If one of your relatives lacks mental capacity (usually due to a mental health condition or long term illness), then the Local Authority has a duty of care towards that individual. On the one hand, the Local Authority can provide support to a protected party (P) and their family, but it has a responsibility to ensure that P is receiving adequate care, and suitable accommodation. This does mean that if the Local Authority has concerns, it can apply to the Court of Protection for various orders, including orders justifying the removal of P from his/her home if it is believed to be in their best interests.
When this happens, as a carer or relative you can sometimes feel marginalised, blamed or even attacked. It is important to remember that P’s best interests must come first, but that is not to say that there is nothing you can do when the Local Authority steps in. As a relative, you have a right to be heard in Court of Protection proceedings.
Relative rights in Court of Protection proceedings
The Court of Protection operates on its own rules, and under an entirely different procedure from the County Court. It is less adversarial than the County Court but that is not to say that Court of Protection cases cannot become heated and difficult when the parties involved take opposing sides. The proceedings have to be served on those providing care for P, which means that when an application is made, you should be given copies of all the Court documents and included as a party to the proceedings. If you have not been included and feel you should have been, you can apply to the Court and ask to be joined.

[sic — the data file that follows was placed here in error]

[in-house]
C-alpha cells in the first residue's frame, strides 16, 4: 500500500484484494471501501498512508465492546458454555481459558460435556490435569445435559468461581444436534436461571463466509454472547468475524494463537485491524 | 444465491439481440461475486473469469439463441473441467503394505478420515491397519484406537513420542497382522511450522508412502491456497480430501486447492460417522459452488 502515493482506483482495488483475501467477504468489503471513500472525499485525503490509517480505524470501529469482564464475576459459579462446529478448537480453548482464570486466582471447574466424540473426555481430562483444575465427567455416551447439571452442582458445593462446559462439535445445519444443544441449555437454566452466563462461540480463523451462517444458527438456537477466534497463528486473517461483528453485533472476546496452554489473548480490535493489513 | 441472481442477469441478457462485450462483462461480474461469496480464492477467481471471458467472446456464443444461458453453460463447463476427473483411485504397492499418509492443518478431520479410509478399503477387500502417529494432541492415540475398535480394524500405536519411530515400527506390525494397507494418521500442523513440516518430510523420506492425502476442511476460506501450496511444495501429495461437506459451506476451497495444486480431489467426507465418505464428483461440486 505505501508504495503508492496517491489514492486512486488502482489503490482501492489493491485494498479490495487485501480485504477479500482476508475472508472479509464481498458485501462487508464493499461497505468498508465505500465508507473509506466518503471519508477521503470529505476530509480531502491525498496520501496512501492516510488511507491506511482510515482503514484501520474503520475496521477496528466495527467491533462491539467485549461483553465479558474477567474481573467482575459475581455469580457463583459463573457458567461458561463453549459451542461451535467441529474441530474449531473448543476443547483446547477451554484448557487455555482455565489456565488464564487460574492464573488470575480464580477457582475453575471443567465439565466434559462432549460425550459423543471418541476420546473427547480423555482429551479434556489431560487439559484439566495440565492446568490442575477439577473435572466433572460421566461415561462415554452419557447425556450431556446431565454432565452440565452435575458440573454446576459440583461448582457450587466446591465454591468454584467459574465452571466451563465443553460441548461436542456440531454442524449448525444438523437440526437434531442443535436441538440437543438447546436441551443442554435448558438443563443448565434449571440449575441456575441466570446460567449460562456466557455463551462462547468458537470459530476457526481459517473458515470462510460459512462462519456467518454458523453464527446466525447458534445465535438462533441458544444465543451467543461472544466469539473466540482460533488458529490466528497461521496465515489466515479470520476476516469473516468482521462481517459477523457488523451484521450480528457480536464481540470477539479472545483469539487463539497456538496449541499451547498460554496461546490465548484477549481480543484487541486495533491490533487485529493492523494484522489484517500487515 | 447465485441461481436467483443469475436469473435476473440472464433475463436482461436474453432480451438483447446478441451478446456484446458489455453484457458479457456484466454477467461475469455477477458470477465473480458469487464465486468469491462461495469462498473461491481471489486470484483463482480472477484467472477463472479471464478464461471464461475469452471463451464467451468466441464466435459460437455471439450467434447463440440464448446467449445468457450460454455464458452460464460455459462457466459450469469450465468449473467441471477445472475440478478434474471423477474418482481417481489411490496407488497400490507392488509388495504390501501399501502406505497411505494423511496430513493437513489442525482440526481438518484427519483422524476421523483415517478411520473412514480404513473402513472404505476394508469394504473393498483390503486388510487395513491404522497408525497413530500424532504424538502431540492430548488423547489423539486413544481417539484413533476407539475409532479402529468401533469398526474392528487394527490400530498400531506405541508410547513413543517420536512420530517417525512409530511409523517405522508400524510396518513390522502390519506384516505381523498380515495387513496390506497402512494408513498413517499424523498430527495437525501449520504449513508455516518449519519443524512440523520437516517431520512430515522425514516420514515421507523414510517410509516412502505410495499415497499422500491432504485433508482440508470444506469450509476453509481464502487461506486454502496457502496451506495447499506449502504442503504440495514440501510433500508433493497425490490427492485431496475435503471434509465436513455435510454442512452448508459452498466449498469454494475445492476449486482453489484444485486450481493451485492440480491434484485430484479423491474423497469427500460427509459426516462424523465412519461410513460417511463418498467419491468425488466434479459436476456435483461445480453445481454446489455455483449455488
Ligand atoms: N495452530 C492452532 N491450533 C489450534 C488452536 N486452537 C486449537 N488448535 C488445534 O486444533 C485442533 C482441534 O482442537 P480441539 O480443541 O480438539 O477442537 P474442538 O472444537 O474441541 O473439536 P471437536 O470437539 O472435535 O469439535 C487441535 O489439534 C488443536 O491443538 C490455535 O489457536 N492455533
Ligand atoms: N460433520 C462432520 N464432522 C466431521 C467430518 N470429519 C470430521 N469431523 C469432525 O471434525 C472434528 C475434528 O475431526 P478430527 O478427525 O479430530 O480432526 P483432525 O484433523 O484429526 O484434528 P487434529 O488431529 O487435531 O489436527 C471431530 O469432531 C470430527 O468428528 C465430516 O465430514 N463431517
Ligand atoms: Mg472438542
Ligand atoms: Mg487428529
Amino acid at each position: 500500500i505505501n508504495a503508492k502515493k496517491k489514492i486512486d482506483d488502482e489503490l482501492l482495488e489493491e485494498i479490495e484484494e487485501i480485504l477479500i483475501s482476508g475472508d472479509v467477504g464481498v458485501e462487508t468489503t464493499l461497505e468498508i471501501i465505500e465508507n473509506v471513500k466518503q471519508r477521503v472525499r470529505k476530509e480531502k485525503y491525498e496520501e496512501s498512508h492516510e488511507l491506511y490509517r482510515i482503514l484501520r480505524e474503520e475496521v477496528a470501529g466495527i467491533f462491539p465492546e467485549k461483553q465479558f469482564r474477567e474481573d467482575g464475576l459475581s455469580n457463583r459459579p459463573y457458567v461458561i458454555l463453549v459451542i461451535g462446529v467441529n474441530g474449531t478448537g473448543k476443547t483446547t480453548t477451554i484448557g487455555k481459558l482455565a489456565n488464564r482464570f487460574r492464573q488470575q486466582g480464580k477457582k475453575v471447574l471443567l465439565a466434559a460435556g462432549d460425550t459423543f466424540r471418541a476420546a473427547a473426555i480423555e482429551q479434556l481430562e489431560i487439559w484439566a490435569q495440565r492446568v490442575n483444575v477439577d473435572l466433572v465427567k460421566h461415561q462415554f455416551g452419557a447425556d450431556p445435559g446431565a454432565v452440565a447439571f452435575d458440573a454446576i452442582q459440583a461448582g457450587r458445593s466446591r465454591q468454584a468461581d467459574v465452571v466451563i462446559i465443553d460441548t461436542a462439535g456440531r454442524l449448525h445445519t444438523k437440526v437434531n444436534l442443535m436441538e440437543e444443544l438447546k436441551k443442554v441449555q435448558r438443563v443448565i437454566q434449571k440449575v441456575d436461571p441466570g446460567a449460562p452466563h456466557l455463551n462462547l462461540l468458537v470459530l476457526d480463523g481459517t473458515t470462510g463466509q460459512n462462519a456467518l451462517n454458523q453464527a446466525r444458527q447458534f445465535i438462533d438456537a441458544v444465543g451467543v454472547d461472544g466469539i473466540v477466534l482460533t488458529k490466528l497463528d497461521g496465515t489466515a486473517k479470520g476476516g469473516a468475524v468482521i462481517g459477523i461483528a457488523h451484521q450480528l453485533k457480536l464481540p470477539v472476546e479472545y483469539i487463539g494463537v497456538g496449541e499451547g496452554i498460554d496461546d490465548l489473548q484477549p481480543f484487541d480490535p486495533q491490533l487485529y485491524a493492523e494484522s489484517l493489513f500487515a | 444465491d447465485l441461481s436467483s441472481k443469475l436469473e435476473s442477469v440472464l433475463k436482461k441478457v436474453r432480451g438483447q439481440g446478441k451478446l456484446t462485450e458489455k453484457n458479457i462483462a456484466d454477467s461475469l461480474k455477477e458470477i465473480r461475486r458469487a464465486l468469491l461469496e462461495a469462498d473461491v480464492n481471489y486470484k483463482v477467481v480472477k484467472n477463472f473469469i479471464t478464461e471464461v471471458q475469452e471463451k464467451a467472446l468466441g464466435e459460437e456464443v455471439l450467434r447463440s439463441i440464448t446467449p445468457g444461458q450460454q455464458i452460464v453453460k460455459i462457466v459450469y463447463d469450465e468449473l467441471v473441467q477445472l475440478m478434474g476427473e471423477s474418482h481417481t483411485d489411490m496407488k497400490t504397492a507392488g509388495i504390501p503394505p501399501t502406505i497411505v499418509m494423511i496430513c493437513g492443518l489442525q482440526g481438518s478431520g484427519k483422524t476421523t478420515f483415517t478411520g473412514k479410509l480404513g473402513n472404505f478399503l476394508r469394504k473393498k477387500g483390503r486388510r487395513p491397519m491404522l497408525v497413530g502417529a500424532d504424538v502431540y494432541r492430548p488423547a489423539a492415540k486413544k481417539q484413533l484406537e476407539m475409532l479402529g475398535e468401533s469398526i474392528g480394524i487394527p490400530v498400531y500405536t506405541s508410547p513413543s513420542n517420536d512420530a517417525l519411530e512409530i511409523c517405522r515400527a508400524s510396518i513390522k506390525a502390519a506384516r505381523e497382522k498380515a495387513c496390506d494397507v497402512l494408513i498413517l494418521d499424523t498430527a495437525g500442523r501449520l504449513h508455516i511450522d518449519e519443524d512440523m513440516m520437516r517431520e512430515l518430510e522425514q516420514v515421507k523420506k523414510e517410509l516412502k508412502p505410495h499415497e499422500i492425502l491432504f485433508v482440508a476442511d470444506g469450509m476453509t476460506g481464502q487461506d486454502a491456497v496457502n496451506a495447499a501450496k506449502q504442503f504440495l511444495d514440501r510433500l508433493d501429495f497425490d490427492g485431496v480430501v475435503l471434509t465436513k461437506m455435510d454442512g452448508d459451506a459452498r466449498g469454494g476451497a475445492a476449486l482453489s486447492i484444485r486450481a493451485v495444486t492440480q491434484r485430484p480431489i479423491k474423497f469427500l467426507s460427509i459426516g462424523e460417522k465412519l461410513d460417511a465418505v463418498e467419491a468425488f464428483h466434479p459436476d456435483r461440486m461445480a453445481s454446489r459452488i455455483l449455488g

As a party, you have the right to reply to the application by filing and serving witness evidence. Quite often, the Court will give you a deadline in which to do so and in emergency cases, it is particularly important to watch out for these deadlines. You don’t want to miss your chance. If you do receive Court documents, consider the evidence from the Local Authority very carefully, and the reasons why they are making the application. If you believe they are wrong, or if you believe that you can propose a better alternative (i.e. a different care home or living environment to the one the Local Authority is suggesting), you should explain your reasons in your witness statement and attach to that statement any documentary evidence.
If you are unsure how to put together a witness statement, you should seek independent legal advice. Some solicitors deal with mental health law and others who deal in litigation will have some expertise in Court of Protection claims. Presenting your evidence in the right way can sometimes make a big difference.
Many relatives feel that because the Local Authority have not considered their side of the argument, the Court will not listen to them either. This is not necessarily the case however. Whilst the Local Authority may be acting in what they considered to be P’s interests by bringing the application, they are not representing P – usually an independent advocate will be appointed to do this. An advocate is usually someone neutral and will not be a family member, and they tend to consider the arguments put forward by all parties. If the Local Authority’s approach appears heavy-handed, it will be challenged to explain its position by the advocate.
Overall, the Court of Protection must make a decision based on whatever it considers to be in P’s best interests. The Court will consider not only the witness statements of those involved, but will expect to see medical evidence (usually a report from P’s doctor or an expert psychiatrist). There may be two or three hearings in many Court of Protection cases before a final decision is made and even then, the matter can still be reviewed a year or so later.
How Can Nelsons Help?
If you have any questions in relation to relative rights in Court of Protection proceedings, please contact Lewis or another member of the team in Derby, Leicester or Nottingham on 0800 024 1976 or via our online form.